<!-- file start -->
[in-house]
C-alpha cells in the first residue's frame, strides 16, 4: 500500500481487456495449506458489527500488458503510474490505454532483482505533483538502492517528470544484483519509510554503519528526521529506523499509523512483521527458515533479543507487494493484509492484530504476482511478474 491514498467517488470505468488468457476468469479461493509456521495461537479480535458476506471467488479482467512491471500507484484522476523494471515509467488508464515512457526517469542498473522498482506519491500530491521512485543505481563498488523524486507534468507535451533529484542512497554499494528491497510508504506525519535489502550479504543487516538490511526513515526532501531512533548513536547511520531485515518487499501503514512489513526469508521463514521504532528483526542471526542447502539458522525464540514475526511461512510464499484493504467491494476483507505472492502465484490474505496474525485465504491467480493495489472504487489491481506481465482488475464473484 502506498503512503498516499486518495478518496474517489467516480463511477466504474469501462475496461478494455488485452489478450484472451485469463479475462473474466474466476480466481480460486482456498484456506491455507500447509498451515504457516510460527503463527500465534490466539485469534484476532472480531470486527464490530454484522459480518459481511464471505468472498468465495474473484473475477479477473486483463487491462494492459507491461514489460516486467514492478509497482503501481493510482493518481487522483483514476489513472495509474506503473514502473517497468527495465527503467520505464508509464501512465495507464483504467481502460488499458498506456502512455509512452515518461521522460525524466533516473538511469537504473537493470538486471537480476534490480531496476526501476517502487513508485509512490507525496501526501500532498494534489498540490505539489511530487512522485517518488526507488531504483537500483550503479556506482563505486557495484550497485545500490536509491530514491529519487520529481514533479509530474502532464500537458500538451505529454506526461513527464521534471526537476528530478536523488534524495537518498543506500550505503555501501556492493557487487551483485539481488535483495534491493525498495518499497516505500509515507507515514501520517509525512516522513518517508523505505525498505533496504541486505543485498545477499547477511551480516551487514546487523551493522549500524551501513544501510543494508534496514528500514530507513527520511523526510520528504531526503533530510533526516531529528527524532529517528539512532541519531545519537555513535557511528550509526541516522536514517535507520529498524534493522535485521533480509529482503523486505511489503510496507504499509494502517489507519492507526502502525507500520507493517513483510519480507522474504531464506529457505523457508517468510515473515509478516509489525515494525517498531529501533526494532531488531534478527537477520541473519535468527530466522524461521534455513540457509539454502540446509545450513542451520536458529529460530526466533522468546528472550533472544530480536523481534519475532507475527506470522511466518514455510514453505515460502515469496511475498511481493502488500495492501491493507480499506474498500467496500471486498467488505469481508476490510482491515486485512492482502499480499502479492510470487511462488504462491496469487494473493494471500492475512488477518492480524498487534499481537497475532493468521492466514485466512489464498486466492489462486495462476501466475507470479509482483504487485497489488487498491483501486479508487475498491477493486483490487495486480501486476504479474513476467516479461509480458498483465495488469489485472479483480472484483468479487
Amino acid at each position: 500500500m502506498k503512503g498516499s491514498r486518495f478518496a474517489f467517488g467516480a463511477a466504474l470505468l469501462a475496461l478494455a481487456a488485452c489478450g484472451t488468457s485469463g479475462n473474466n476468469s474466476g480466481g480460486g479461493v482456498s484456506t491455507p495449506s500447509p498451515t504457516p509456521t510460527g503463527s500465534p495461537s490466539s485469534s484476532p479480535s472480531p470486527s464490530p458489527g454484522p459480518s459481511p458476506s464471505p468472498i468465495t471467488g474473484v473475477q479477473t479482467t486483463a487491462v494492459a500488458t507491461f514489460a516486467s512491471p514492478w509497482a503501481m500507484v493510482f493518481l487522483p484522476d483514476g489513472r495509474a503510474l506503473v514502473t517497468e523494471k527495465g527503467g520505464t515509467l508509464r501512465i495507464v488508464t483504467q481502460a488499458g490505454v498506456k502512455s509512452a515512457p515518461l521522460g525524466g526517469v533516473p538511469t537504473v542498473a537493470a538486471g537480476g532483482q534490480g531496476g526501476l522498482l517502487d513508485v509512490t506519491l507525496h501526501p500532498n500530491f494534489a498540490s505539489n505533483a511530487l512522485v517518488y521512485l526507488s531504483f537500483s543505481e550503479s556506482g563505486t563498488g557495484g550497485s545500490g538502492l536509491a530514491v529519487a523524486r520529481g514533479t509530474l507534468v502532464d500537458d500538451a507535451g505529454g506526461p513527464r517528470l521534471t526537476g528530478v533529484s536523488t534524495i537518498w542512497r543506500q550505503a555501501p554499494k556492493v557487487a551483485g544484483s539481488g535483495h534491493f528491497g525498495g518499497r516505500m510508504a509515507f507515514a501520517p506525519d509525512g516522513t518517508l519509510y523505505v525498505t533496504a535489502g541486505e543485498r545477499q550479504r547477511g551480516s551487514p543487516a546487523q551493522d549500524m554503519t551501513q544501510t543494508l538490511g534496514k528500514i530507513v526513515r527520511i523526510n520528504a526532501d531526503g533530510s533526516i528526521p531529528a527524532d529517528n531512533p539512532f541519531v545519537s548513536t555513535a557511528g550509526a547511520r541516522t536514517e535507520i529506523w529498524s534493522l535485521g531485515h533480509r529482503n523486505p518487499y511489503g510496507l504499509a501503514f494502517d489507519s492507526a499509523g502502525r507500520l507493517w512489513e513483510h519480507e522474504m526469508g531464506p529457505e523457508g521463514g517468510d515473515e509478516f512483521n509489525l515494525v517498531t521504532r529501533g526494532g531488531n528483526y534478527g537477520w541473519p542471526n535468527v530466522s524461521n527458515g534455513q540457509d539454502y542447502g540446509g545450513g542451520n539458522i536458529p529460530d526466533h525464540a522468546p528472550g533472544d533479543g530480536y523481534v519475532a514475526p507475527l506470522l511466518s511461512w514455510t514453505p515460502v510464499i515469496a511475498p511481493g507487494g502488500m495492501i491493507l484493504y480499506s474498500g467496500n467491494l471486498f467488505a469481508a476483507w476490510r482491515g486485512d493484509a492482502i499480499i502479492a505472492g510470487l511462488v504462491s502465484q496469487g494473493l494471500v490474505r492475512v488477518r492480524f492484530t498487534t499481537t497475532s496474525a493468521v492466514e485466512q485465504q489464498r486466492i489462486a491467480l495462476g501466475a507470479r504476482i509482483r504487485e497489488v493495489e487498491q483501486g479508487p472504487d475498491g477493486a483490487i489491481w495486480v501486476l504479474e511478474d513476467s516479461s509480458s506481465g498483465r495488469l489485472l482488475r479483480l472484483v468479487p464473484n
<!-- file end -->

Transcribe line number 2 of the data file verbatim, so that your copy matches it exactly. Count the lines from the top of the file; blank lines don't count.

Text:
C-alpha cells in the first residue's frame, strides 16, 4: 500500500481487456495449506458489527500488458503510474490505454532483482505533483538502492517528470544484483519509510554503519528526521529506523499509523512483521527458515533479543507487494493484509492484530504476482511478474 491514498467517488470505468488468457476468469479461493509456521495461537479480535458476506471467488479482467512491471500507484484522476523494471515509467488508464515512457526517469542498473522498482506519491500530491521512485543505481563498488523524486507534468507535451533529484542512497554499494528491497510508504506525519535489502550479504543487516538490511526513515526532501531512533548513536547511520531485515518487499501503514512489513526469508521463514521504532528483526542471526542447502539458522525464540514475526511461512510464499484493504467491494476483507505472492502465484490474505496474525485465504491467480493495489472504487489491481506481465482488475464473484 502506498503512503498516499486518495478518496474517489467516480463511477466504474469501462475496461478494455488485452489478450484472451485469463479475462473474466474466476480466481480460486482456498484456506491455507500447509498451515504457516510460527503463527500465534490466539485469534484476532472480531470486527464490530454484522459480518459481511464471505468472498468465495474473484473475477479477473486483463487491462494492459507491461514489460516486467514492478509497482503501481493510482493518481487522483483514476489513472495509474506503473514502473517497468527495465527503467520505464508509464501512465495507464483504467481502460488499458498506456502512455509512452515518461521522460525524466533516473538511469537504473537493470538486471537480476534490480531496476526501476517502487513508485509512490507525496501526501500532498494534489498540490505539489511530487512522485517518488526507488531504483537500483550503479556506482563505486557495484550497485545500490536509491530514491529519487520529481514533479509530474502532464500537458500538451505529454506526461513527464521534471526537476528530478536523488534524495537518498543506500550505503555501501556492493557487487551483485539481488535483495534491493525498495518499497516505500509515507507515514501520517509525512516522513518517508523505505525498505533496504541486505543485498545477499547477511551480516551487514546487523551493522549500524551501513544501510543494508534496514528500514530507513527520511523526510520528504531526503533530510533526516531529528527524532529517528539512532541519531545519537555513535557511528550509526541516522536514517535507520529498524534493522535485521533480509529482503523486505511489503510496507504499509494502517489507519492507526502502525507500520507493517513483510519480507522474504531464506529457505523457508517468510515473515509478516509489525515494525517498531529501533526494532531488531534478527537477520541473519535468527530466522524461521534455513540457509539454502540446509545450513542451520536458529529460530526466533522468546528472550533472544530480536523481534519475532507475527506470522511466518514455510514453505515460502515469496511475498511481493502488500495492501491493507480499506474498500467496500471486498467488505469481508476490510482491515486485512492482502499480499502479492510470487511462488504462491496469487494473493494471500492475512488477518492480524498487534499481537497475532493468521492466514485466512489464498486466492489462486495462476501466475507470479509482483504487485497489488487498491483501486479508487475498491477493486483490487495486480501486476504479474513476467516479461509480458498483465495488469489485472479483480472484483468479487